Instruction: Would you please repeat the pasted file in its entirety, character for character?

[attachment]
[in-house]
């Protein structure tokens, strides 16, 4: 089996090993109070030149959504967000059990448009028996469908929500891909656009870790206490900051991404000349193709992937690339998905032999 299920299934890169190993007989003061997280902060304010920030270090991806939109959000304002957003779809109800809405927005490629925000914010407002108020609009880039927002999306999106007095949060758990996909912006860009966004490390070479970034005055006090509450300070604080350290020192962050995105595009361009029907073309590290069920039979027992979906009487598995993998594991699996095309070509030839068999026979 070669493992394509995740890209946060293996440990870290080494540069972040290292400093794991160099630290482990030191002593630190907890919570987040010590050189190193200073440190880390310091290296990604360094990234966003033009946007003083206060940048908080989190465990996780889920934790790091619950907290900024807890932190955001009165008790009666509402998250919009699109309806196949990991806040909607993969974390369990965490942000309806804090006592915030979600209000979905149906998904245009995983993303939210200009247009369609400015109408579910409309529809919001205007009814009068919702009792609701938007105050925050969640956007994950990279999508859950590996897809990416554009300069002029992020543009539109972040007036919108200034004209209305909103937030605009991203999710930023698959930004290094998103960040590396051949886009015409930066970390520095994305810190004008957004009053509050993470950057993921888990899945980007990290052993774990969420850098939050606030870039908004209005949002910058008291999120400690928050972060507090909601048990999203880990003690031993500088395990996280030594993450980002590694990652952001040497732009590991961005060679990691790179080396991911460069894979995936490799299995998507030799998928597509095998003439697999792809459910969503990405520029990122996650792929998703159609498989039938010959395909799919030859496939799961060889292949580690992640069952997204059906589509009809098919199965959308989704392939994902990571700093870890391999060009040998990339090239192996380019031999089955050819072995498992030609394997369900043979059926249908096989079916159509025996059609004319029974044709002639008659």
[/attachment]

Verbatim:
[in-house]
């Protein structure tokens, strides 16, 4: 089996090993109070030149959504967000059990448009028996469908929500891909656009870790206490900051991404000349193709992937690339998905032999 299920299934890169190993007989003061997280902060304010920030270090991806939109959000304002957003779809109800809405927005490629925000914010407002108020609009880039927002999306999106007095949060758990996909912006860009966004490390070479970034005055006090509450300070604080350290020192962050995105595009361009029907073309590290069920039979027992979906009487598995993998594991699996095309070509030839068999026979 070669493992394509995740890209946060293996440990870290080494540069972040290292400093794991160099630290482990030191002593630190907890919570987040010590050189190193200073440190880390310091290296990604360094990234966003033009946007003083206060940048908080989190465990996780889920934790790091619950907290900024807890932190955001009165008790009666509402998250919009699109309806196949990991806040909607993969974390369990965490942000309806804090006592915030979600209000979905149906998904245009995983993303939210200009247009369609400015109408579910409309529809919001205007009814009068919702009792609701938007105050925050969640956007994950990279999508859950590996897809990416554009300069002029992020543009539109972040007036919108200034004209209305909103937030605009991203999710930023698959930004290094998103960040590396051949886009015409930066970390520095994305810190004008957004009053509050993470950057993921888990899945980007990290052993774990969420850098939050606030870039908004209005949002910058008291999120400690928050972060507090909601048990999203880990003690031993500088395990996280030594993450980002590694990652952001040497732009590991961005060679990691790179080396991911460069894979995936490799299995998507030799998928597509095998003439697999792809459910969503990405520029990122996650792929998703159609498989039938010959395909799919030859496939799961060889292949580690992640069952997204059906589509009809098919199965959308989704392939994902990571700093870890391999060009040998990339090239192996380019031999089955050819072995498992030609394997369900043979059926249908096989079916159509025996059609004319029974044709002639008659």